- Community transportation
- Practical academics (math, literacy, etc.)
- Concept development
- Physical fitness
- Peer and adult interactions
- Problem solving
- Choice making and self-advocacy
- Recreation and leisure
Summer Work Experience in Austin, Texas (SWEAT) Ages 17-22
June 11 – July 13
The Texas School for the Blind and Visually Impaired is excited to collaborate with the Texas Workforce Commission (TWC) to host Summer Work Experience in Austin, Texas (SWEAT). SWEAT is a five-week experiential learning program designed to prepare students for independence and success after high school. This program will provide:
- Intensive training in Expanded Core Curricular skills with a particular focus on independent living skills, orientation and mobility skills, and social skills
- Lessons on relevant employability skills
- An individual, paid job opportunity in the Austin community supported by a job coach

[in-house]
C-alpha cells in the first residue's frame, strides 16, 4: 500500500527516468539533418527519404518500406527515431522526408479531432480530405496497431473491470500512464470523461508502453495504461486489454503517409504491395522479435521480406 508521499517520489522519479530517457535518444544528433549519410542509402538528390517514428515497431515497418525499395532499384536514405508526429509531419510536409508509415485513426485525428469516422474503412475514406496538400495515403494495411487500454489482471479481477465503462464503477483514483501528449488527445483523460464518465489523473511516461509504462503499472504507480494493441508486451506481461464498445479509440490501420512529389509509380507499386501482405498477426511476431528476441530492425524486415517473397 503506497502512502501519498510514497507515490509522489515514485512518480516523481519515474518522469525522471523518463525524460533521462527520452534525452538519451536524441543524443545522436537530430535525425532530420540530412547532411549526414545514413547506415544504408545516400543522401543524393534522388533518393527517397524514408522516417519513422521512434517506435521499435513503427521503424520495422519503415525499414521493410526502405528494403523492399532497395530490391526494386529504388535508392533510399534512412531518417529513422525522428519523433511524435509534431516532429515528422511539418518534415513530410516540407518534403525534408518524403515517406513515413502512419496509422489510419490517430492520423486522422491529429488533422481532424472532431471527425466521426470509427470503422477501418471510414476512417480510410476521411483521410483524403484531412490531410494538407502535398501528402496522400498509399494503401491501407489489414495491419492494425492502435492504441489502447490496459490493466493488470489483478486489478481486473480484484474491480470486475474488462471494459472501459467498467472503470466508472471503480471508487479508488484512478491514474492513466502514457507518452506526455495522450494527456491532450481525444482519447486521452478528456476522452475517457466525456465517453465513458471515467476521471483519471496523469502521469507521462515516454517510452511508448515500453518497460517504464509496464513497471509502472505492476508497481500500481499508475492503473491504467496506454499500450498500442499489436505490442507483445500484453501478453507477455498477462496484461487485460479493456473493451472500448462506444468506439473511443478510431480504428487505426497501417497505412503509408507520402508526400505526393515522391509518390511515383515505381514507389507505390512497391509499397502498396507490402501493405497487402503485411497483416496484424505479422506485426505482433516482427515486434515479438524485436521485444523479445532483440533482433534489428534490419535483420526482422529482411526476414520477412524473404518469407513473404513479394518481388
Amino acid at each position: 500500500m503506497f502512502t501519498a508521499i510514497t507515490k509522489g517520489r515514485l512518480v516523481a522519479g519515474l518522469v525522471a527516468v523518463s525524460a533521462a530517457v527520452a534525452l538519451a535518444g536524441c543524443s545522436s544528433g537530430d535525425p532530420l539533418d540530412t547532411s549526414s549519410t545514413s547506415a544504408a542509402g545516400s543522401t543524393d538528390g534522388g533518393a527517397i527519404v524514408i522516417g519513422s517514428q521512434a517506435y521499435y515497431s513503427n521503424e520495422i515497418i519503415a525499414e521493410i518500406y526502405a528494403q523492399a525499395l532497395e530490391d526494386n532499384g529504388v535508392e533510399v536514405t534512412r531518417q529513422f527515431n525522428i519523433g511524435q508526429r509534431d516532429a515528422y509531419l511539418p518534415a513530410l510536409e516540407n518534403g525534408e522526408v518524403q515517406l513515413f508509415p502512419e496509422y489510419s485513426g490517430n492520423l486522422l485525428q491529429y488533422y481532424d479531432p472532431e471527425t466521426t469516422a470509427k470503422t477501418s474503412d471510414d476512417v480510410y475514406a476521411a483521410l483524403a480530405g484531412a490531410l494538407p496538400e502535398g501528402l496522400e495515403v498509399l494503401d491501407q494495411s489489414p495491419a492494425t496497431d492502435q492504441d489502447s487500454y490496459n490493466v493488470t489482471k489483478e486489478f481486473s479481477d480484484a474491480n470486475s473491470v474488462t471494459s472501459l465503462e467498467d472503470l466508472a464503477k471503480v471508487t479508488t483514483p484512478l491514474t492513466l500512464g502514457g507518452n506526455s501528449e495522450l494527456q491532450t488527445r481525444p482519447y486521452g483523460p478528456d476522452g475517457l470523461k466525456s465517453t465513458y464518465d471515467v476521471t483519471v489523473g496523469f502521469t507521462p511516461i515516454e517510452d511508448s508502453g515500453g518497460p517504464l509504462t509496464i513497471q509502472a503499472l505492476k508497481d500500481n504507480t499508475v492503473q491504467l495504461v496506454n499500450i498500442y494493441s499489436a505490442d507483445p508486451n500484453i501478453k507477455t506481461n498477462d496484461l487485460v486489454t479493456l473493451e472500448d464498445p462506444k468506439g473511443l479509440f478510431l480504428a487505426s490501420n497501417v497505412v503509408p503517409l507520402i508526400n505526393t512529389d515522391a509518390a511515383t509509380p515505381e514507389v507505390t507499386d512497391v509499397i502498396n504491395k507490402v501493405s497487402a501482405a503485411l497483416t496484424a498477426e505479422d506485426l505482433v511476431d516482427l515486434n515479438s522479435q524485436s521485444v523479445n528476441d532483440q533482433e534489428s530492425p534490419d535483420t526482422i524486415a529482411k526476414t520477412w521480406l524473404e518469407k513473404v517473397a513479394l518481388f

Requirements to Apply
- Students should function within approximately 3 years of grade level
- Students should be able to work alone at a job placement
- Students must be on the VR services caseload of TWC. It is not sufficient to be on their children’s caseload. If you are uncertain about your status, contact your TWC Transition Counselor as soon as possible.
- In order to determine learning goals for SWEAT, students are required to participate in Pre-SWEAT.
- Students are expected to complete in-class assignments and homework assignments related to employability and independent living skills.
- Students are expected to use a cane for mobility at all appropriate times.
- Students are expected to spend weekends on campus during SWEAT. Students will be given permission for one off-campus weekend during the program.
- Students will earn a training fee approximately equivalent to the minimum wage after deductions. From this fee, students will be expected to pay a minimal amount for living expenses. The purpose of this activity is to help students learn to budget and pay bills. Beyond these expenses, students may use their earnings as they wish.
Pre-SWEAT April 21-23